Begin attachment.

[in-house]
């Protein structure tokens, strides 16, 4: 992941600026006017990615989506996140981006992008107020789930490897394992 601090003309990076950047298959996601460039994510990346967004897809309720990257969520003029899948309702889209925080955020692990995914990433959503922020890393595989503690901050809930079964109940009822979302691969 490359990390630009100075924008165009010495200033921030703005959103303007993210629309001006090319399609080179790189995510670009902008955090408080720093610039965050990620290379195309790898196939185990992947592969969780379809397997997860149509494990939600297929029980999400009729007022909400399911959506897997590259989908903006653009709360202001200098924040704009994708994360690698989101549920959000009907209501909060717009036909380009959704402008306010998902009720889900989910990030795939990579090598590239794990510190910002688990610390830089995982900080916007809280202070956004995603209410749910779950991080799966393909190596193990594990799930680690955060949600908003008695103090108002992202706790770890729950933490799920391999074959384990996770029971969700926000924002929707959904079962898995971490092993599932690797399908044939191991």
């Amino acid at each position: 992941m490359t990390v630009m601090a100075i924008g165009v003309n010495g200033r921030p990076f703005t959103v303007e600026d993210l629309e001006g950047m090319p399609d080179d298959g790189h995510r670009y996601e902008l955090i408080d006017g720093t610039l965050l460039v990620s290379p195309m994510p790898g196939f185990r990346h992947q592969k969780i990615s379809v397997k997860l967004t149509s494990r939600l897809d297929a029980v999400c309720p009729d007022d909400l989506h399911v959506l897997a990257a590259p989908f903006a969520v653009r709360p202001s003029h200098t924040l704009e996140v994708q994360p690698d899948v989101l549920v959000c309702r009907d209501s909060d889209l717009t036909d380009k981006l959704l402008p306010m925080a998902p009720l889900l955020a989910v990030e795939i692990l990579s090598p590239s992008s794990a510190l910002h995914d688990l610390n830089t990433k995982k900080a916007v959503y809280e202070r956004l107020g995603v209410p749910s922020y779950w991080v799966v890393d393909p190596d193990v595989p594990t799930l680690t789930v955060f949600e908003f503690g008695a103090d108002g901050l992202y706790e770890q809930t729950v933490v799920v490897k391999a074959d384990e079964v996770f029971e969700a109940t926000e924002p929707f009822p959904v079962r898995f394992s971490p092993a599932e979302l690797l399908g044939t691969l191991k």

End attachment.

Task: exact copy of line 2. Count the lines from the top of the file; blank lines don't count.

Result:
């Protein structure tokens, strides 16, 4: 992941600026006017990615989506996140981006992008107020789930490897394992 601090003309990076950047298959996601460039994510990346967004897809309720990257969520003029899948309702889209925080955020692990995914990433959503922020890393595989503690901050809930079964109940009822979302691969 490359990390630009100075924008165009010495200033921030703005959103303007993210629309001006090319399609080179790189995510670009902008955090408080720093610039965050990620290379195309790898196939185990992947592969969780379809397997997860149509494990939600297929029980999400009729007022909400399911959506897997590259989908903006653009709360202001200098924040704009994708994360690698989101549920959000009907209501909060717009036909380009959704402008306010998902009720889900989910990030795939990579090598590239794990510190910002688990610390830089995982900080916007809280202070956004995603209410749910779950991080799966393909190596193990594990799930680690955060949600908003008695103090108002992202706790770890729950933490799920391999074959384990996770029971969700926000924002929707959904079962898995971490092993599932690797399908044939191991």